The big cost of learning online: The number of Maryland students who are failing has soared during the pandemic
Failing grades have doubled — and sometimes tripled — in school systems across Maryland as the prolonged effects of learning from home take their toll on student achievement and well-being.
Second-quarter data from Baltimore-area school systems offers a bleak portrait of the state of student learning during the pandemic.
In Baltimore and Baltimore County together, more than 10,000 middle school students are failing English. In Anne Arundel County, 61% of high school students have a GPA of less than 2.0. Statewide, high school failure rates have doubled in 11 school systems in English and 13 systems in math since last year.
While students across a wide range have experienced academic losses, those struggling before the pandemic are most likely to experience the greatest academic failures. For instance, two-thirds of the state’s homeless ninth graders aren’t passing this year, according to state statistics.
Driving the failure rates is a simple fact: Attendance has plummeted since students had to turn to learning online, and teachers say too often their students appear disengaged. They turn off the cameras on their laptops so they can’t be seen, or leave their assignments undone.
Failure rates aren’t escalating only in Maryland; school districts from Chicago to Broward County, Florida, and Las Vegas have reported students falling behind, and experts say it could take years to make up the ground that has been lost.
While school leaders still don’t know the long-term consequences, Baltimore City CEO Sonja Santelises said the system is planning a collection of interventions over the next two years that will include intensive tutoring and summer school but could also include ways to re-imagine school.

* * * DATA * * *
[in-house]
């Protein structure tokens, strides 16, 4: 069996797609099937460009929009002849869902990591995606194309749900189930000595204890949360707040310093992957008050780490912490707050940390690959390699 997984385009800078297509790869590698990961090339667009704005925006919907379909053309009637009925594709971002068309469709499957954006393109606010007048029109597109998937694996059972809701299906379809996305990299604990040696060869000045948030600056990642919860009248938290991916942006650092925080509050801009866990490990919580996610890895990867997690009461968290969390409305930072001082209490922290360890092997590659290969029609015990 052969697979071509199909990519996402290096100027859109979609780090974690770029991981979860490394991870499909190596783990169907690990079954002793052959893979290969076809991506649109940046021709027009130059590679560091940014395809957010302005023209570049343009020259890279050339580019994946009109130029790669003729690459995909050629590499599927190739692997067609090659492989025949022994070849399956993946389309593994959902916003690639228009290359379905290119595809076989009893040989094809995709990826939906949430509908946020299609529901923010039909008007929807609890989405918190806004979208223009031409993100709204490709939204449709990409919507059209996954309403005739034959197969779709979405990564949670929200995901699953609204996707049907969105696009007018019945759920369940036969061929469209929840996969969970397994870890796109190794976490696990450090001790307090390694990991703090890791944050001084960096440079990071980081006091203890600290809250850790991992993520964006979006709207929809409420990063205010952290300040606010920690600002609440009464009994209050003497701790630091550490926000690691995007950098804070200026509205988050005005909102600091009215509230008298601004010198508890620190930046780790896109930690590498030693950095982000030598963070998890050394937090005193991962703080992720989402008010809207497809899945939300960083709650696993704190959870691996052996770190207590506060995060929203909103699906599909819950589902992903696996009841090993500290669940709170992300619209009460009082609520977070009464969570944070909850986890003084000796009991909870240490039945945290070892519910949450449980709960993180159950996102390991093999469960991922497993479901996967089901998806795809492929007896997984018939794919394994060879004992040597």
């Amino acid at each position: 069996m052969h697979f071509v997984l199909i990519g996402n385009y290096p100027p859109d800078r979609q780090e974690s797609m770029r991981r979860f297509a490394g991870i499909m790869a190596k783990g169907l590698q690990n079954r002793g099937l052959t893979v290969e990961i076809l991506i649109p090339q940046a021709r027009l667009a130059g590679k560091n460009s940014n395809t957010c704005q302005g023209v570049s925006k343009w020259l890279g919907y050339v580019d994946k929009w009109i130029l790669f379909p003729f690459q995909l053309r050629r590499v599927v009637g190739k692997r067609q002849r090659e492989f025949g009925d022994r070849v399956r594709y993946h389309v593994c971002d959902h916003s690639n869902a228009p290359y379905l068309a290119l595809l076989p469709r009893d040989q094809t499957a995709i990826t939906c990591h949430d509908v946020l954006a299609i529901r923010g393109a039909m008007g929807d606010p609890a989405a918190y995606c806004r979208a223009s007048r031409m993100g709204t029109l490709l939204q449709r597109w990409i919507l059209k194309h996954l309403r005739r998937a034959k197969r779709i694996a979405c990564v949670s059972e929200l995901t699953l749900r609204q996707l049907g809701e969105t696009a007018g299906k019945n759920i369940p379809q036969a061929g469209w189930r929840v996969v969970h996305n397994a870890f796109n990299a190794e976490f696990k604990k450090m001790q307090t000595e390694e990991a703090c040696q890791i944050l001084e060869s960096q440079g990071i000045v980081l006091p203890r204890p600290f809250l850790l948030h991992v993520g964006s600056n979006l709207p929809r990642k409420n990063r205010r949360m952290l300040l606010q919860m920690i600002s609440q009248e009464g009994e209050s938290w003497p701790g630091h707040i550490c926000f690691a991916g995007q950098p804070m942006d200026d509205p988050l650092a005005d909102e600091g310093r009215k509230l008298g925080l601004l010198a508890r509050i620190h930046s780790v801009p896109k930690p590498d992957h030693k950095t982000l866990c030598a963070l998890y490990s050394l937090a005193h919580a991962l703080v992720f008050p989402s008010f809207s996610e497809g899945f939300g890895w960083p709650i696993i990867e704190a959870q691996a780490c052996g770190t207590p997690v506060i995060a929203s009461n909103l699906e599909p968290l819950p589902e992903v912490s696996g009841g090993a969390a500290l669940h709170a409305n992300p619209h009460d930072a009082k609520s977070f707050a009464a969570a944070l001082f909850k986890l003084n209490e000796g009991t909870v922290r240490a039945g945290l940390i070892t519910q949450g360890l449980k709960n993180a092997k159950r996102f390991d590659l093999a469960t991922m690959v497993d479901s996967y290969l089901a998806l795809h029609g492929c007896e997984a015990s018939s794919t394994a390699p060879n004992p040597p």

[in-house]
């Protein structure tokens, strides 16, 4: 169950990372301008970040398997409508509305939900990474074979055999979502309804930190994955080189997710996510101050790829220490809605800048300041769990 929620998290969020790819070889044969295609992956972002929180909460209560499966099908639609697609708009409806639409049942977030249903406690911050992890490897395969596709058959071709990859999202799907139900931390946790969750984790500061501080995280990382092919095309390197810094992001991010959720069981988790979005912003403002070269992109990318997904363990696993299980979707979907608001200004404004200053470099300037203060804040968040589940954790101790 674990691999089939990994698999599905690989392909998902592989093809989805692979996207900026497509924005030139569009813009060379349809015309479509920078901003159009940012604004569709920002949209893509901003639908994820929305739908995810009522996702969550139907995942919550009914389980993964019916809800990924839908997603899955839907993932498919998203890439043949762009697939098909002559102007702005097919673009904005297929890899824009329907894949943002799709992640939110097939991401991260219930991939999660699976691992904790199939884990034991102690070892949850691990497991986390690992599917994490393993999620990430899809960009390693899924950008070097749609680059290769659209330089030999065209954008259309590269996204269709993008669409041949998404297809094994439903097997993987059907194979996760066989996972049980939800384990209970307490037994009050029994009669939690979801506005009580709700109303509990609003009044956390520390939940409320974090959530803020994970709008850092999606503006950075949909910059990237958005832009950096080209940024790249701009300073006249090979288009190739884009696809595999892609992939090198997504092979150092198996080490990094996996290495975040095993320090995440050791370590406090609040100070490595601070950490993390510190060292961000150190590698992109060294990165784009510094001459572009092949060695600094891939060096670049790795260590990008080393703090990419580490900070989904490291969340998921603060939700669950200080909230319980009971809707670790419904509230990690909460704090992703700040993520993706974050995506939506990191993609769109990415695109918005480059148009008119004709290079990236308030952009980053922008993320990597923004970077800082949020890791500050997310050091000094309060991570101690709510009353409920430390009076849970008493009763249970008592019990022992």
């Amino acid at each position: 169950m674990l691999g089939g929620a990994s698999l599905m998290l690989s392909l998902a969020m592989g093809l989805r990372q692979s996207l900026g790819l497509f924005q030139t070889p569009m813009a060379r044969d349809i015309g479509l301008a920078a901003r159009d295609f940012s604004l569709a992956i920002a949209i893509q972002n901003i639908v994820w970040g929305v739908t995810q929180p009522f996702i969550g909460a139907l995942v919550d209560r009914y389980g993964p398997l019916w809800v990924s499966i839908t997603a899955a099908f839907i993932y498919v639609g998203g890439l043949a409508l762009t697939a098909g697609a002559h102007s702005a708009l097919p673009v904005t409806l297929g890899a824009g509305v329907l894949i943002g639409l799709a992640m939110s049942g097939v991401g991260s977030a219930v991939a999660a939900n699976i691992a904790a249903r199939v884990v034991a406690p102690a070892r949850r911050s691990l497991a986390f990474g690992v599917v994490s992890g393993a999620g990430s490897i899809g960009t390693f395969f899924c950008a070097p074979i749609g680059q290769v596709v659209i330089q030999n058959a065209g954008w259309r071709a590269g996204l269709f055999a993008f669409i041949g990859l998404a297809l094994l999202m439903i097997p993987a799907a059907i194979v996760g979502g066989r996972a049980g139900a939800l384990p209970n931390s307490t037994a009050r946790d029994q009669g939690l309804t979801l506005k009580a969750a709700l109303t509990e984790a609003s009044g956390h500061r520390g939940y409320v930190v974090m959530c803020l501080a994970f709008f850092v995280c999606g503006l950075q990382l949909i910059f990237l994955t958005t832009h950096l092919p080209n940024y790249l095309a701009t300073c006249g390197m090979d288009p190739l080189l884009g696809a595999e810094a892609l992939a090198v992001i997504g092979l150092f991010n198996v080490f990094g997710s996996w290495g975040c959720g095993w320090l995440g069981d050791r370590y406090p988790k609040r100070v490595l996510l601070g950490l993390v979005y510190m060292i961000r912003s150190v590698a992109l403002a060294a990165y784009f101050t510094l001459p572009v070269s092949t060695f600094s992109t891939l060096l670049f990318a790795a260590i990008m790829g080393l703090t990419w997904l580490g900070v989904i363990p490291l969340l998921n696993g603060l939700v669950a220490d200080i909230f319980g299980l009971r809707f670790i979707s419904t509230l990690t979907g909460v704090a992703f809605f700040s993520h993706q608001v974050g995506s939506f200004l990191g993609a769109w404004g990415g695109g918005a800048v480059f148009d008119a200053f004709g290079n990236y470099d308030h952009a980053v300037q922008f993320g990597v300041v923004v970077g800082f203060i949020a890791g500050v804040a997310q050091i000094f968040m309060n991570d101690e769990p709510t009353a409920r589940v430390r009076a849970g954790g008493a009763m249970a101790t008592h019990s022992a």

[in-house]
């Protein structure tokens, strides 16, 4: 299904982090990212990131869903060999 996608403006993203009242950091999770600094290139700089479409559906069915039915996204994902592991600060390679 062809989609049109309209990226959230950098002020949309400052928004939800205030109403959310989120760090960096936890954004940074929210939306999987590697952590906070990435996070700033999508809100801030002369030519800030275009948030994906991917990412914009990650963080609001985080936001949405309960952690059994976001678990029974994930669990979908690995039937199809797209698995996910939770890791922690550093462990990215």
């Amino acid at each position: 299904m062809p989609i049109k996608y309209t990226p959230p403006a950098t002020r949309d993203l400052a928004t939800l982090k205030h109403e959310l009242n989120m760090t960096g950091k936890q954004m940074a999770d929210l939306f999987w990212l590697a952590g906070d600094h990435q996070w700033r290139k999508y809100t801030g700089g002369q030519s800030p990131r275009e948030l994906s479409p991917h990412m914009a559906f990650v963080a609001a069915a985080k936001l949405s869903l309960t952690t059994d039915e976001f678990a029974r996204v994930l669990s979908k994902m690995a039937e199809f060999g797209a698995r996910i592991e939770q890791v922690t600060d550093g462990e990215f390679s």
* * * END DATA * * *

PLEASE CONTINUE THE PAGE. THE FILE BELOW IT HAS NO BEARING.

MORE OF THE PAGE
“I am still optimistic in the coming years we will be able to meet kids’ needs, but at the same time … I am humbled by the significance of students struggling online,” said John Davis, the Baltimore system’s chief of schools.
Given that attendance dropped significantly, he said, the school system is working to try to get students back into school. A mobile van visits neighborhoods, making school system staff available to answer student and parent questions or troubleshoot problems. The system has tracked students who are struggling academically and is targeting them for academic help.
Attendance dropped during the second quarter in nearly every school system in the Baltimore area. In Baltimore County, the average daily attendance was 80%, and 56% for economically disadvantaged students. On an average day, a third of all high school students are not showing up. In 2019, attendance for all students in the county was 93.5%.
“We are experiencing the same pattern as elsewhere,” said Mary McComas, Baltimore County’s chief academic officer. “The failure is alarming and concerning.”
Many of the failures, she said, are the result of students not turning in assignments because they were having difficulty staying organized. A classroom teacher, McComas said, can look at a student’s bulging, disorganized binder and know when they have to intervene, but that can’t happen when students are learning on computers.
“Their whole learning world is different,” she said. Teachers are now trying to make adjustments.
Even usually motivated students say they are having difficulty remaining focused on their schoolwork.
Katelynn Thrasher, a Sparrows Point High School student, said she usually earns A and B grades, but this year her marks have plummeted as she felt trapped inside without friends for months.
“I am doing way worse than usual,” she said. Much of the decline she attributes to the lack of interaction with people. “I do have old friends, but they are not people I talk to anymore because of the pandemic,” she said. “We have drifted apart.”